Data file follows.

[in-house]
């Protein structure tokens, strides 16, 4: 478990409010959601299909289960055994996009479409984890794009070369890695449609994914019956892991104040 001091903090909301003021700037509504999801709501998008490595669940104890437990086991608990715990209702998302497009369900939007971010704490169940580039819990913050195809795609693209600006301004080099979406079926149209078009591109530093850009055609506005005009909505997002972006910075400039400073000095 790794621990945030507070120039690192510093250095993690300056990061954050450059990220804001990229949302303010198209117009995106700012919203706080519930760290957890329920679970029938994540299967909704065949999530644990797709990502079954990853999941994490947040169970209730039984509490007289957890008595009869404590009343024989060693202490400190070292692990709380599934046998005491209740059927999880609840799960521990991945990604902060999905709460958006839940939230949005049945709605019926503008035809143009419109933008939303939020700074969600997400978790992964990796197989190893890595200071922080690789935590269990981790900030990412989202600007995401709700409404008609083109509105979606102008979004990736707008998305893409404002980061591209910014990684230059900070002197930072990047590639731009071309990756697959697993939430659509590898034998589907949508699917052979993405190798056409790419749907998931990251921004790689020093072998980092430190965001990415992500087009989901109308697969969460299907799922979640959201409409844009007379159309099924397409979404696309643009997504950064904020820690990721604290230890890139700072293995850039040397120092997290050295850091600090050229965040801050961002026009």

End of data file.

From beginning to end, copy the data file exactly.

[in-house]
């Protein structure tokens, strides 16, 4: 478990409010959601299909289960055994996009479409984890794009070369890695449609994914019956892991104040 001091903090909301003021700037509504999801709501998008490595669940104890437990086991608990715990209702998302497009369900939007971010704490169940580039819990913050195809795609693209600006301004080099979406079926149209078009591109530093850009055609506005005009909505997002972006910075400039400073000095 790794621990945030507070120039690192510093250095993690300056990061954050450059990220804001990229949302303010198209117009995106700012919203706080519930760290957890329920679970029938994540299967909704065949999530644990797709990502079954990853999941994490947040169970209730039984509490007289957890008595009869404590009343024989060693202490400190070292692990709380599934046998005491209740059927999880609840799960521990991945990604902060999905709460958006839940939230949005049945709605019926503008035809143009419109933008939303939020700074969600997400978790992964990796197989190893890595200071922080690789935590269990981790900030990412989202600007995401709700409404008609083109509105979606102008979004990736707008998305893409404002980061591209910014990684230059900070002197930072990047590639731009071309990756697959697993939430659509590898034998589907949508699917052979993405190798056409790419749907998931990251921004790689020093072998980092430190965001990415992500087009989901109308697969969460299907799922979640959201409409844009007379159309099924397409979404696309643009997504950064904020820690990721604290230890890139700072293995850039040397120092997290050295850091600090050229965040801050961002026009």